Fox Lorber presents
The Emperor's Shadow (Qin song) (1996)
"For 550 years we have been fighting to conquer all under Heaven. I'm the 32 king in the Qin line. Now Heaven is smiling on me. I've conquered three kingdoms already, only three remain: Yan, Chu and Qi. When I have conquered them all I will cease to be a king. I will be the first Emperor."- Ying Zeng (Jiang Wen)
Stars: Jiang Wen, Ge You, Xu Qing
Director: Zhou Xiaowen
MPAA Rating: Not Rated for (Brutal violence, nudity, descriptive language)
Run Time: 02h:10m:25s
Release Date: 1999-10-12
DVD ReviewFrom the creators of Farewell My Concubine, Raise The Red Lantern and To Live comes The Emperor's Shadow (aka Quin song), a story of power and frailty, conquest and submission, and the struggles which gave birth to a nation. Set against the events that established the first Chinese dynasty is a story of lovers caught between their desires and the obligations of tradition. Opening circa 222 BC, China is divided into seven monarchies at constant war with each other. This is a time of extreme brutality - prisoners are routinely beheaded when towns are captured. Ying Zeng (Jiang Wen), king of the Qui, is driven to unite China and become its first emperor. Through battle the first kingdoms fall, but Zeng knows that conquering of the body alone will not bring his people together. He believes that a national anthem must be composed to capture the hearts and minds of his country, and only then will he attain the peace that has so long been missing.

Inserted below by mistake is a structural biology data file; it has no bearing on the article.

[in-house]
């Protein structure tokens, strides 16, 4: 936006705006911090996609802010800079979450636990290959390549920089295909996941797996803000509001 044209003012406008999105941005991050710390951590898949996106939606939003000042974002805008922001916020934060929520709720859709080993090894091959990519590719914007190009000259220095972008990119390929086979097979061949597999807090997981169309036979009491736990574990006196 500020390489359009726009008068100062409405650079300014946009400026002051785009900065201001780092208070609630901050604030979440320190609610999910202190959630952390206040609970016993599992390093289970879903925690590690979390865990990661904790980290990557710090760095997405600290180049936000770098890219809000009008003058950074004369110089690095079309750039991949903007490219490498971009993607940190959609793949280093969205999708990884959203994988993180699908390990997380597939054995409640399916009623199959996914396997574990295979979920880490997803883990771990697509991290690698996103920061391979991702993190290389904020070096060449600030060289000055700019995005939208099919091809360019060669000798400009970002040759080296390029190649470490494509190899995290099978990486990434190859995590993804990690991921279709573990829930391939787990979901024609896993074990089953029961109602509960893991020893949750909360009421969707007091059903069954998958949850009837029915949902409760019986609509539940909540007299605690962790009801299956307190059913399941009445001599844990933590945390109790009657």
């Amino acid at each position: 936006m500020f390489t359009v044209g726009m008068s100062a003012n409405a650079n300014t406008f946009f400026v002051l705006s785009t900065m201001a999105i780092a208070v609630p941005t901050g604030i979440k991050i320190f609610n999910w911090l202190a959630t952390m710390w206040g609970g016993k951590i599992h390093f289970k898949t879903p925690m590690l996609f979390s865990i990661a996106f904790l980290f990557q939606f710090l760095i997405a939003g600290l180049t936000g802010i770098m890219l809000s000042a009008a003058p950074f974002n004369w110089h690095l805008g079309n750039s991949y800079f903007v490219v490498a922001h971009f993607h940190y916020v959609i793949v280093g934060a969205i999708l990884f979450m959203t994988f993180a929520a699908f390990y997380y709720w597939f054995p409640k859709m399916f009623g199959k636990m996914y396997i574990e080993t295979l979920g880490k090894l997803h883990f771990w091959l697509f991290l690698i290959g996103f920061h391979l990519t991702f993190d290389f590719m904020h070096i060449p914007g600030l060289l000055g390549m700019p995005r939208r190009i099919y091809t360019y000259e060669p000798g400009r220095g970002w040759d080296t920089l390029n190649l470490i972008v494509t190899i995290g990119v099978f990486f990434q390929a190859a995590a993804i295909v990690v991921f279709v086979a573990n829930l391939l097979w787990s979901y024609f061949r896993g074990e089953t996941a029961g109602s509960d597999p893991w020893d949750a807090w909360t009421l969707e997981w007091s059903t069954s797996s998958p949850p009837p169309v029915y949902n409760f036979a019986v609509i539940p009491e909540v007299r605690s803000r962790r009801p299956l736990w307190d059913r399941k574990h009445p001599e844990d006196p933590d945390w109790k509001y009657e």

He calls on his childhood friend Gao Jianli, a man who has become China's greatest composer in the 26 years that have passed since they last saw each other. Separated as young boys, they were raised together while Zeng was a captive of the rival Yan monarchy. Zeng's previous requests for Jianli to join him have gone unanswered, so Zeng sends his army out to overthrow the Yan, and bring the composer to him. However Jianli has no respect for the vicious conflicts helmed by his former friend. He defies the king's request and proves a difficult guest, attacking his guards and staging a hunger strike that brings him close to death. Only the interference of Ying Zeng's eldest daughter, crippled since childhood, brings the musician back to life, and back to a purpose. The two fall in love, despite her betrothal to the head of the king's army - a pact that will not be broken. The conflict this creates within the king's family and his council isolates the man whose goal is the unification of his country, and underscores the scope of the task he is destined to undertake.